Originally Posted by Frank N
I get the seizing of someones guns AFTER being charged with a crime involving firearms, they will be returned when the charges are dropped, it's a blanket law regarding firearms, that is logical, what is not logical was a warrant for his arrest in the first place.
There's a couple of problems here with what you said.
1. Normally when you are deemed to have violated gun laws to the extent that you have your firearms siezed, your name goes on the national data base to prevent you from legally buying guns in the future. Getting your name removed from that list even after being exonerated, is difficult and costly and therefore unobtainable for many.
2. Getting your firearms back in the first place can be difficult.
I quarrel with your assertion that the blanket law is logical. I understand your point that the government should be able to remove firearms from dangerous
people. The problem is... WHO and under what guidelines will determine which people should have their second amendment rights invalidated?
This case highlights the problem and the potential abuse of "blanket" laws. The road to Hell is paved with good intentions, and sometimes agendas are disguised as good intentions.
Was there no option to charge him with a misdemeanor if you were determined to charge him?
Let's follow the money for a moment. Should he not get his guns back, what happens to them? Normally they are sold and the agency that confiscated the items receive the proceeds. So consfiscation in the real world means revenue enhancements for the agencies involved. When faced with budget shortfalls, what do you think law enforcement policies will be? Law enforcement agencies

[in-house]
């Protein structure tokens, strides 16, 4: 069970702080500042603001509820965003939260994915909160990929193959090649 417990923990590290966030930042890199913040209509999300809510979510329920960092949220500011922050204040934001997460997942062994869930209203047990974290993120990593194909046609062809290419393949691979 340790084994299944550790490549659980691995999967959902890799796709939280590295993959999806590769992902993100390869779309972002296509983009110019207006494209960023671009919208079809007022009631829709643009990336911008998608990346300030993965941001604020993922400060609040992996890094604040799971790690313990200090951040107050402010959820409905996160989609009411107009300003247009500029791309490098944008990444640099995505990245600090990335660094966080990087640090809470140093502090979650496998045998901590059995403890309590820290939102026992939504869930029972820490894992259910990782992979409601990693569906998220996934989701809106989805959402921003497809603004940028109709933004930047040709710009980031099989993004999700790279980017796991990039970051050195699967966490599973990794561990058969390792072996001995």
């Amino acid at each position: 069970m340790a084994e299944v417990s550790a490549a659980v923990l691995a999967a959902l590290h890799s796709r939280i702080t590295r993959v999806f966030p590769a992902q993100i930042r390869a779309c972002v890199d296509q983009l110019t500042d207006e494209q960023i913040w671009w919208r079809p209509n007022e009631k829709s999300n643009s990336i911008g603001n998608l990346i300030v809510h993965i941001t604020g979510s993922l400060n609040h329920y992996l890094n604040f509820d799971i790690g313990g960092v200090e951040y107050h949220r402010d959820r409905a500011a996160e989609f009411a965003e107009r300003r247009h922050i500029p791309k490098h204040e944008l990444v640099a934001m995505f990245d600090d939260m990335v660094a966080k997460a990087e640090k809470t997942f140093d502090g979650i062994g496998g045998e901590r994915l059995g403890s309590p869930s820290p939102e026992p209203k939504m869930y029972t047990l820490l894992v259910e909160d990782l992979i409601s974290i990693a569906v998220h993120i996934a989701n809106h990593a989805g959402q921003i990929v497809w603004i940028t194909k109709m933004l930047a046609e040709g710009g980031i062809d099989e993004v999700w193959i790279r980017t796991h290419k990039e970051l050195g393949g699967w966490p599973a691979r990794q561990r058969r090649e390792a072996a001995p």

all over the country are confiscating everything they can concievably lay a claim to knowing that the numbers say that the more you confiscate, the more you keep.
This isn't an indictment of the agencies, it's the laws that cause this. They, in most cases, are simply trying to the best of their ability to use all the tools in the toolbox for the benefit of their department. Nothing dishonorable about that. The problem is that the laws favor the "greater good" of law enforcement over the rights of the individual citizen. This inevitably will lead to tyrany, it's human nature.
I have said for some time now that the writers of the US Constitution did their best to make a system that would be resistant to human nature. It's up to us citizens to maintain that system if we wish to keep our freedom from tyrany.
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